Terminally Ill, a Nurse Offers Herself as a Subject of Study
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Posted about 1 year ago
In 2006, after she had felt sick for several years, a doctor finally ordered a CT scan, and the cancer was diagnosed. Ms. Keochareon was 53 and working at a hospital in Charleston, S.C. She was told that she would probably die within a year or two.
Ms. Santiago and Ms. Elliot were outraged on her behalf. But they were surprised, they said, to learn that instead of anger or shock, the first emotion that Ms. Keochareon felt after her diagnosis was relief because she finally knew what was wrong with her.
The best advice she could give future nurses, Ms. Keochareon said in her reedy voice, was “to just dig a little deeper — you know?”
Ms. Keochareon — who had several unhappy marriages before finding her current husband, Joe — also offered some personal advice. “Don’t yell at each other unless the house is on fire,” she told the students.
Perhaps more than anything, the students were learning about the challenge of managing late-stage cancer pain in a patient who had outlived her prognosis. Ms. Keochareon’s cancer had spread, and there were tumors in her bones and around her throat. By early December, the pain had grown unbearable; Ms. Keochareon was hospitalized for nearly a week while doctors assessed how to control it.
‘Let the Patient Talk’
At her request, the students kept visiting. The sessions provided a brief respite for Ms. Keochareon’s caretakers, including Roy Christensen, a cousin who moved back from Texas last year to help, and Peggy Casey, her favorite aunt. Seeing their exhaustion, the students learned another lesson: “The patient isn’t Martha per se,” Ms. Keane said, “it’s the entire family.”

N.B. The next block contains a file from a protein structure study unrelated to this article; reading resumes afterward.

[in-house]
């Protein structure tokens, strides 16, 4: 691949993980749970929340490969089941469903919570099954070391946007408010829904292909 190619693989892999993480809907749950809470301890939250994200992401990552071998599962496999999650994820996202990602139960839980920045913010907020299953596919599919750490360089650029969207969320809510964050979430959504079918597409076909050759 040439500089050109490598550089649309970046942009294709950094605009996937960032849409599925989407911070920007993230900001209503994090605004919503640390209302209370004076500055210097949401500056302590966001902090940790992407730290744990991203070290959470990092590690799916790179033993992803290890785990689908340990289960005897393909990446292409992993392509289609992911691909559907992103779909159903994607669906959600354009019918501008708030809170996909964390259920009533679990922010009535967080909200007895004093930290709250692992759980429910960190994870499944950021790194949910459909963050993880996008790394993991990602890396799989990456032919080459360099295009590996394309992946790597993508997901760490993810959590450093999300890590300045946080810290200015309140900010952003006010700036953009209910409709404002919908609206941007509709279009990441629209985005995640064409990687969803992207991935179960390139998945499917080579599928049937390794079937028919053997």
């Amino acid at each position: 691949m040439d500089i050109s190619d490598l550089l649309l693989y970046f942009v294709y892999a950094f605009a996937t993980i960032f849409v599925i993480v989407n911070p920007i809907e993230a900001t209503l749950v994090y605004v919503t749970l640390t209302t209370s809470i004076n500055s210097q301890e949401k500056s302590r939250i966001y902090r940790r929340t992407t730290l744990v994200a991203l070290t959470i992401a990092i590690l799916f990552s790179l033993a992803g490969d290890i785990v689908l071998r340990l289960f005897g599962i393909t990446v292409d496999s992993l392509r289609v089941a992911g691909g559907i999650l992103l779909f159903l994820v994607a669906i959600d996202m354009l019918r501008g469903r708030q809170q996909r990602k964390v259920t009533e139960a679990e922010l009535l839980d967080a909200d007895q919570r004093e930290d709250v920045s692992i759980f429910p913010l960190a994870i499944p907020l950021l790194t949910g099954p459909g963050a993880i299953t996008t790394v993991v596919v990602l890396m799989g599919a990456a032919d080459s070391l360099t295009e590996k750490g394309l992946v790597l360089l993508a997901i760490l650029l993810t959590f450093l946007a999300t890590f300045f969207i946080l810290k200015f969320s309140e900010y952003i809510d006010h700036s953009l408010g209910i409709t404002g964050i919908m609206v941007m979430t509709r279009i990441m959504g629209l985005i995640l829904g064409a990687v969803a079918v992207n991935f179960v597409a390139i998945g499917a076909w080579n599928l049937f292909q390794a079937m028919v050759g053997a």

At Ms. Keane’s urging, the students eventually stopped asking questions and practiced what she called “therapeutic communication” instead.
“The way we’ve learned in school, and haven’t applied enough, is just saying, ‘I’m glad to be with you; you must be frustrated; you look uncomfortable,'” Ms. Keane said. “And let the patient just talk and talk and talk, and see where they’re at.”
On a bright day shortly before Christmas, Ms. Keochareon had less to say than usual as Ms. Santiago perched on her bed.
“You look good,” Ms. Santiago said softly after they had chatted for a bit. Ms. Keochareon was clearly in pain; she mustered a brief smile and closed her eyes.
“I’m ready to go,” Ms. Keochareon told her, opening her eyes again.
Ms. Santiago paused. “Aw,” she said, patting Ms. Keochareon’s hand. “Well...”
“Don’t feel bad,” Ms. Keochareon added.
“I know,” Ms. Santiago said, shaking her look of concern into a smile. “I know.”
She wept after leaving the room. Her father has prostate cancer that has spread, she said; Ms. Keochareon’s declaration had left her thinking about him.
“I kind of wanted to break down,” she said. “I know I’m going to get there with my dad eventually.”